VR headsets that have greater light leak, such as the Quest 2, or fitting your headset a little looser increases airflow, reduces fogging, and will greatly improve the visual clarity and enjoyment of your experience.
Take Care To Avoid Lens Scratching
Most VR headset lenses are made of plastic and are easy to scratch. It is important to ensure that your glasses are not touching or rubbing up against the lenses during play sessions, as this can lead to scratches on the lenses over time, which will degrade the visual clarity of your headset.
Use a glasses spacer, or a thicker facial interface, or loosen the head straps to ensure your glasses have a little clearance from the lenses at all times.
Do Short-Sighted People Need To Wear Glasses In VR?
People with short-sightedness tend to be able to focus on close-up objects, but things become increasingly blurry as the distance from your eyes increases. If you have a mild prescription of up to -2.00, you may see quite clearly at a distance of 1.2-2m and be able to use VR headsets without glasses.
If your prescription is stronger than this, it is highly likely that you will need to wear glasses to use a VR headset.
Do Long-Sighted People Need To Wear Glasses In VR?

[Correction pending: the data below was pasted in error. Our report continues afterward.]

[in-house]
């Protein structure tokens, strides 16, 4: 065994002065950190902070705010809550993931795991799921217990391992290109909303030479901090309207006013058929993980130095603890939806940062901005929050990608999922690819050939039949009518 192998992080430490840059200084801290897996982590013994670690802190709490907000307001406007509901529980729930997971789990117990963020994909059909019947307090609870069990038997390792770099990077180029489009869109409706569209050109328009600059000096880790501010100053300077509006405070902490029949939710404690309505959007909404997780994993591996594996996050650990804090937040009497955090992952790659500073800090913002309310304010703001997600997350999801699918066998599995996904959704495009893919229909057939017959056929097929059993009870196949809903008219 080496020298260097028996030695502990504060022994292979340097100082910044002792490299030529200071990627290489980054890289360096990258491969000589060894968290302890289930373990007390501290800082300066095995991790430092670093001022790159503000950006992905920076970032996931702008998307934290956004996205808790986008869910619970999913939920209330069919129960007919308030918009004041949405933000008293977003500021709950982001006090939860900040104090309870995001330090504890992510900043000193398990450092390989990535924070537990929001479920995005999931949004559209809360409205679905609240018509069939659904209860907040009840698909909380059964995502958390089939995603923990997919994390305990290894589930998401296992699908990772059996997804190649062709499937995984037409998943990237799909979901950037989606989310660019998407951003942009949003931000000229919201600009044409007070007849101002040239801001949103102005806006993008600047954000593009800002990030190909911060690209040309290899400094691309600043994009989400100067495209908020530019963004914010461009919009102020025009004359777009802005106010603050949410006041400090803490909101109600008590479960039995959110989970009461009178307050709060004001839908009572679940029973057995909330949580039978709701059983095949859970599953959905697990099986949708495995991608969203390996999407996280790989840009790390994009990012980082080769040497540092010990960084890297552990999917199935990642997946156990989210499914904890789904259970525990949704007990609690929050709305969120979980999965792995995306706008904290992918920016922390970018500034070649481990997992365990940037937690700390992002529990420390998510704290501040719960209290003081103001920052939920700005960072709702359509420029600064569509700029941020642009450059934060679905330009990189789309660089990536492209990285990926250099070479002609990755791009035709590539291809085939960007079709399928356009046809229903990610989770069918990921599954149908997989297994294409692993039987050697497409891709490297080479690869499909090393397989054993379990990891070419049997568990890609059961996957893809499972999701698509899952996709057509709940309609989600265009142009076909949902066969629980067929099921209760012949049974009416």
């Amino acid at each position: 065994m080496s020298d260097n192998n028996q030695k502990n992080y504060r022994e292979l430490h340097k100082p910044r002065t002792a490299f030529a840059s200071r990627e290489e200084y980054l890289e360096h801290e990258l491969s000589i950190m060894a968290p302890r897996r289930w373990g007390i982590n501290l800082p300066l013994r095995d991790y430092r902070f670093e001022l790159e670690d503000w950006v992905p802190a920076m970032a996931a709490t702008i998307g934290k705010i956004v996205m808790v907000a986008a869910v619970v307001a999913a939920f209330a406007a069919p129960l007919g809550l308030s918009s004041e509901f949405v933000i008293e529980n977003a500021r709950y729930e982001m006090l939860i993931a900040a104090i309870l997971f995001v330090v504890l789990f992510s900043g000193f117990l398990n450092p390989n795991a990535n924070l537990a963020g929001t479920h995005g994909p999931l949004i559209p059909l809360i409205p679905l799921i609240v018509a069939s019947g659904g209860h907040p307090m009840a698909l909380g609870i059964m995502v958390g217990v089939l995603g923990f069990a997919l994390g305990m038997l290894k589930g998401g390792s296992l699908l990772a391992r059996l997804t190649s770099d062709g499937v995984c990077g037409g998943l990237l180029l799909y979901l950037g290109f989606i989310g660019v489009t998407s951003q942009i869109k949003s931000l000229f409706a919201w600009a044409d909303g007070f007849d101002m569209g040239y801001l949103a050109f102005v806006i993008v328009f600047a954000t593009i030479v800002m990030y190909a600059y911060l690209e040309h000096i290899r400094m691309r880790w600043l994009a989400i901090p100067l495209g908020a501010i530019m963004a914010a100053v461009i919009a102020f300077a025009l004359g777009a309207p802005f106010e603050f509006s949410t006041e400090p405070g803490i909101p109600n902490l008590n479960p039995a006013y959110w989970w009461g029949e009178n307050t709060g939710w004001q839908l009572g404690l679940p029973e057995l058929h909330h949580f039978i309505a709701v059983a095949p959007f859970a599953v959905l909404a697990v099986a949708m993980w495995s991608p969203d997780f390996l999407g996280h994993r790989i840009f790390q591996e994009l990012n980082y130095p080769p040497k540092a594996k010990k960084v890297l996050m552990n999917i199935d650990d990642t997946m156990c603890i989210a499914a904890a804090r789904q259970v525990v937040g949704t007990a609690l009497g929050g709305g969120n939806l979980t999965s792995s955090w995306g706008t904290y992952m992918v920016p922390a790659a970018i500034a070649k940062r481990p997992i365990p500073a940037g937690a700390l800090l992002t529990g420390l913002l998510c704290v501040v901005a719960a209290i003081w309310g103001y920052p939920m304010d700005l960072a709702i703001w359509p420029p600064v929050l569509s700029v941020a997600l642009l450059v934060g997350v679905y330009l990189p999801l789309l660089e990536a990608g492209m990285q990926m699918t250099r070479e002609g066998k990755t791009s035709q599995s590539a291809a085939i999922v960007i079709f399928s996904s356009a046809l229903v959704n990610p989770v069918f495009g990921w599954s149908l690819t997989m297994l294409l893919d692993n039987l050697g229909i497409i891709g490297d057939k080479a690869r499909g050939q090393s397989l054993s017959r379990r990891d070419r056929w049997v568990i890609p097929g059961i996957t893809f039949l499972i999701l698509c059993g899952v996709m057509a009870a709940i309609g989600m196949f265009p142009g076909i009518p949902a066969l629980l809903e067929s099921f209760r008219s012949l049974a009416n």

You are much more likely to be able to use a VR headset without glasses if you are long-sighted. Most long-sighted people struggle to focus on objects that are very close to their eyes but can often see clearly at a distance of 1.2-2m, which is sufficient for VR. If you are long-sighted, you can test to see if you can see things clearly at 1.2-2m, depending on the VR headset you are planning to purchase, to see whether you will need glasses for VR.
Do People With Astigmatism Need Glasses For VR?
Whether you need to wear glasses for VR with astigmatism will depend entirely on the severity of your condition. Astigmatism is caused by irregularities in the curvature of your eyes and can cause blurring at all distances, as well as glare looking at bright lights.
As someone who suffers from astigmatism, I normally say that it makes everything a little fuzzy, regardless of distance. If you normally wear glasses for day-to-day life, you will definitely want to use glasses for VR.
How To Use VR Without Glasses?
Even if you’re eyesight isn’t great, there are other options for enjoying VR without glasses. Many people prefer to use contact lenses, or you could consider getting prescription lens inserts for your VR headset. Of course, you could also speak to your optometrist about other options for improving your vision that doesn’t involve glasses.
Can You Get Prescription Lenses For VR Headsets?
Several companies produce prescription lenses that can be used to negate the need for glasses when using a VR headset. Most lenses attach to the front of the lenses in the VR headset, rather than replacing the entire lenses that come with the device.
VR Optician and Hons VR are two of the largest suppliers of custom prescription lenses for VR headsets. I haven’t gone as far as getting prescription lens inserts for any of my VR headsets as I’m generally happy using glasses, but I have heard plenty of good feedback from others who have used both these companies.
Do VR Prescription Lenses Fog Up?